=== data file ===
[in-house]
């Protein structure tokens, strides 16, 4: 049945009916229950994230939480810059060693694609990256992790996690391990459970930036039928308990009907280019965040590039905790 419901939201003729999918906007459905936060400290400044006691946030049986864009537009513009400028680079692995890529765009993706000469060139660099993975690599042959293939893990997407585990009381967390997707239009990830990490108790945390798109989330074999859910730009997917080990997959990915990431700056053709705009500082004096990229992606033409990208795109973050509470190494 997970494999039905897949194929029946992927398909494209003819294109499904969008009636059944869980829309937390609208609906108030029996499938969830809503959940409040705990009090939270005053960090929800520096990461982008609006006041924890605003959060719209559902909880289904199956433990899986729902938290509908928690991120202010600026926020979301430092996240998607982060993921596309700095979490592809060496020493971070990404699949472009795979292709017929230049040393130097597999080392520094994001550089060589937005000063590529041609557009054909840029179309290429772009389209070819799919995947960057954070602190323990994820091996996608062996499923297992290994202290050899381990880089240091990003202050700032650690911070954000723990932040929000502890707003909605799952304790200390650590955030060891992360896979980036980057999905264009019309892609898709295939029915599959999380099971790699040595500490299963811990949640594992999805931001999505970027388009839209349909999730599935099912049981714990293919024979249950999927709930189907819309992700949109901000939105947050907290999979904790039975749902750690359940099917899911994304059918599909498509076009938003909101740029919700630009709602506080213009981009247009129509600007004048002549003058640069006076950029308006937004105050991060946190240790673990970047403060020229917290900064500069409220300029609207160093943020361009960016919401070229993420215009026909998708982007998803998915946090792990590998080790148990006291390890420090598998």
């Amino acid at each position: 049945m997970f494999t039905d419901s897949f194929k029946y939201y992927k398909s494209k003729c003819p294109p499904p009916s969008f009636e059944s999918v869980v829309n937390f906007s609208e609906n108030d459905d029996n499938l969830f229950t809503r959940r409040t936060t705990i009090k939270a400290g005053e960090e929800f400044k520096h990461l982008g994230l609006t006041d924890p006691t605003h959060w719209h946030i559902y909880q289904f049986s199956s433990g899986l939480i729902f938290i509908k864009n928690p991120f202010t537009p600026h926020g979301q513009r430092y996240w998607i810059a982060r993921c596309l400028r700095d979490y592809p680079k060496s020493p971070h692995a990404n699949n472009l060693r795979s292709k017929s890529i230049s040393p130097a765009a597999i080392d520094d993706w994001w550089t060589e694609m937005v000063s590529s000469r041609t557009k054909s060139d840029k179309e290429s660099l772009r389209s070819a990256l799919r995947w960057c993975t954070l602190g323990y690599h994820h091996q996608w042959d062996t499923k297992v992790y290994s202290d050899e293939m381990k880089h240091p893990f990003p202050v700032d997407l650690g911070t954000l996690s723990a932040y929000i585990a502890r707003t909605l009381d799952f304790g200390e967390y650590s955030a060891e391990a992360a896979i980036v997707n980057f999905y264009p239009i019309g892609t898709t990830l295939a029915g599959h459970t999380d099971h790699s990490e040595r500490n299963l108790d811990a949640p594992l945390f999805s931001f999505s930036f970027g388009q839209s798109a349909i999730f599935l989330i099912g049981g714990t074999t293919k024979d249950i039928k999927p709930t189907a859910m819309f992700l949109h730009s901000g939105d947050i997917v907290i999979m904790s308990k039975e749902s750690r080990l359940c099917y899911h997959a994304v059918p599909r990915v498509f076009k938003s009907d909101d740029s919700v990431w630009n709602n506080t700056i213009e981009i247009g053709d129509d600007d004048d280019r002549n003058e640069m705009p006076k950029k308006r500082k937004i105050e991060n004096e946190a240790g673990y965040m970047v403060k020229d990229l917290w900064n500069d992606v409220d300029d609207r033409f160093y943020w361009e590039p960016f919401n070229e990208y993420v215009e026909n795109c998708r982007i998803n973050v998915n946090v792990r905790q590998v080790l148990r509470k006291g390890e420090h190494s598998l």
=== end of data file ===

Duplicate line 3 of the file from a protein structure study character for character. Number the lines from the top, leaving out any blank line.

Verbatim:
């Amino acid at each position: 049945m997970f494999t039905d419901s897949f194929k029946y939201y992927k398909s494209k003729c003819p294109p499904p009916s969008f009636e059944s999918v869980v829309n937390f906007s609208e609906n108030d459905d029996n499938l969830f229950t809503r959940r409040t936060t705990i009090k939270a400290g005053e960090e929800f400044k520096h990461l982008g994230l609006t006041d924890p006691t605003h959060w719209h946030i559902y909880q289904f049986s199956s433990g899986l939480i729902f938290i509908k864009n928690p991120f202010t537009p600026h926020g979301q513009r430092y996240w998607i810059a982060r993921c596309l400028r700095d979490y592809p680079k060496s020493p971070h692995a990404n699949n472009l060693r795979s292709k017929s890529i230049s040393p130097a765009a597999i080392d520094d993706w994001w550089t060589e694609m937005v000063s590529s000469r041609t557009k054909s060139d840029k179309e290429s660099l772009r389209s070819a990256l799919r995947w960057c993975t954070l602190g323990y690599h994820h091996q996608w042959d062996t499923k297992v992790y290994s202290d050899e293939m381990k880089h240091p893990f990003p202050v700032d997407l650690g911070t954000l996690s723990a932040y929000i585990a502890r707003t909605l009381d799952f304790g200390e967390y650590s955030a060891e391990a992360a896979i980036v997707n980057f999905y264009p239009i019309g892609t898709t990830l295939a029915g599959h459970t999380d099971h790699s990490e040595r500490n299963l108790d811990a949640p594992l945390f999805s931001f999505s930036f970027g388009q839209s798109a349909i999730f599935l989330i099912g049981g714990t074999t293919k024979d249950i039928k999927p709930t189907a859910m819309f992700l949109h730009s901000g939105d947050i997917v907290i999979m904790s308990k039975e749902s750690r080990l359940c099917y899911h997959a994304v059918p599909r990915v498509f076009k938003s009907d909101d740029s919700v990431w630009n709602n506080t700056i213009e981009i247009g053709d129509d600007d004048d280019r002549n003058e640069m705009p006076k950029k308006r500082k937004i105050e991060n004096e946190a240790g673990y965040m970047v403060k020229d990229l917290w900064n500069d992606v409220d300029d609207r033409f160093y943020w361009e590039p960016f919401n070229e990208y993420v215009e026909n795109c998708r982007i998803n973050v998915n946090v792990r905790q590998v080790l148990r509470k006291g390890e420090h190494s598998l």